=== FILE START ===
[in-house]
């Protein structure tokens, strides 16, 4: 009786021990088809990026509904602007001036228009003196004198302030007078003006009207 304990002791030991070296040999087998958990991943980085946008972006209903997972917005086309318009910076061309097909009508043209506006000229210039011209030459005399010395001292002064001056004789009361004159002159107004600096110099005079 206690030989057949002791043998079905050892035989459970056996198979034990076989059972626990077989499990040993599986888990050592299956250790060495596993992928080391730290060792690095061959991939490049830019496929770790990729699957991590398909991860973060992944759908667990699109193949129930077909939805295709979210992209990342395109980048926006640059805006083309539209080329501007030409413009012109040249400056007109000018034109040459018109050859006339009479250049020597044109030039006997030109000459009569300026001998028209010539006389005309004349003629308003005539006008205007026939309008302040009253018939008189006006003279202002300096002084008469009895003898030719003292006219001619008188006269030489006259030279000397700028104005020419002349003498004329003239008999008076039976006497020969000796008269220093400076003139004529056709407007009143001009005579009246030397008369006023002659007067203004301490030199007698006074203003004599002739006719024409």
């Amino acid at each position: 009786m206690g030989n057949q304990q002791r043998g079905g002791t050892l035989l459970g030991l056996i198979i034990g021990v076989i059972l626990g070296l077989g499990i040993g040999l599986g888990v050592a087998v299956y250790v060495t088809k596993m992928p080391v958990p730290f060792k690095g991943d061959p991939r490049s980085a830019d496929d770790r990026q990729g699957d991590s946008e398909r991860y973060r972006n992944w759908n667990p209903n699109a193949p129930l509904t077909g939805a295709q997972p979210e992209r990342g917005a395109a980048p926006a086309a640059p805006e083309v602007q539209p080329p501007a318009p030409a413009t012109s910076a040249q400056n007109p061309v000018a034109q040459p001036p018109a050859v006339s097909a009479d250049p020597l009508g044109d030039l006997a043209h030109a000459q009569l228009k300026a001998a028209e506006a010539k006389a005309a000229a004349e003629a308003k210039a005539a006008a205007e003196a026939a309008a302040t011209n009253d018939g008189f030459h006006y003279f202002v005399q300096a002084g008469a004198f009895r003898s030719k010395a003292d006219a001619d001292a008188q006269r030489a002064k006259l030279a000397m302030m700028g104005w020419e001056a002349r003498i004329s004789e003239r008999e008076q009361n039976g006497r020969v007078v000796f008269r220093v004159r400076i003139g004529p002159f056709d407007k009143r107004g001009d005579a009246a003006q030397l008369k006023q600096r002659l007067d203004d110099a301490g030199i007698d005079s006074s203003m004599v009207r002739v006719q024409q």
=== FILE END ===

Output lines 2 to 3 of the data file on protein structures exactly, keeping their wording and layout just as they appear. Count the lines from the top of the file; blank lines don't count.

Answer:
């Protein structure tokens, strides 16, 4: 009786021990088809990026509904602007001036228009003196004198302030007078003006009207 304990002791030991070296040999087998958990991943980085946008972006209903997972917005086309318009910076061309097909009508043209506006000229210039011209030459005399010395001292002064001056004789009361004159002159107004600096110099005079 206690030989057949002791043998079905050892035989459970056996198979034990076989059972626990077989499990040993599986888990050592299956250790060495596993992928080391730290060792690095061959991939490049830019496929770790990729699957991590398909991860973060992944759908667990699109193949129930077909939805295709979210992209990342395109980048926006640059805006083309539209080329501007030409413009012109040249400056007109000018034109040459018109050859006339009479250049020597044109030039006997030109000459009569300026001998028209010539006389005309004349003629308003005539006008205007026939309008302040009253018939008189006006003279202002300096002084008469009895003898030719003292006219001619008188006269030489006259030279000397700028104005020419002349003498004329003239008999008076039976006497020969000796008269220093400076003139004529056709407007009143001009005579009246030397008369006023002659007067203004301490030199007698006074203003004599002739006719024409």
């Amino acid at each position: 009786m206690g030989n057949q304990q002791r043998g079905g002791t050892l035989l459970g030991l056996i198979i034990g021990v076989i059972l626990g070296l077989g499990i040993g040999l599986g888990v050592a087998v299956y250790v060495t088809k596993m992928p080391v958990p730290f060792k690095g991943d061959p991939r490049s980085a830019d496929d770790r990026q990729g699957d991590s946008e398909r991860y973060r972006n992944w759908n667990p209903n699109a193949p129930l509904t077909g939805a295709q997972p979210e992209r990342g917005a395109a980048p926006a086309a640059p805006e083309v602007q539209p080329p501007a318009p030409a413009t012109s910076a040249q400056n007109p061309v000018a034109q040459p001036p018109a050859v006339s097909a009479d250049p020597l009508g044109d030039l006997a043209h030109a000459q009569l228009k300026a001998a028209e506006a010539k006389a005309a000229a004349e003629a308003k210039a005539a006008a205007e003196a026939a309008a302040t011209n009253d018939g008189f030459h006006y003279f202002v005399q300096a002084g008469a004198f009895r003898s030719k010395a003292d006219a001619d001292a008188q006269r030489a002064k006259l030279a000397m302030m700028g104005w020419e001056a002349r003498i004329s004789e003239r008999e008076q009361n039976g006497r020969v007078v000796f008269r220093v004159r400076i003139g004529p002159f056709d407007k009143r107004g001009d005579a009246a003006q030397l008369k006023q600096r002659l007067d203004d110099a301490g030199i007698d005079s006074s203003m004599v009207r002739v006719q024409q």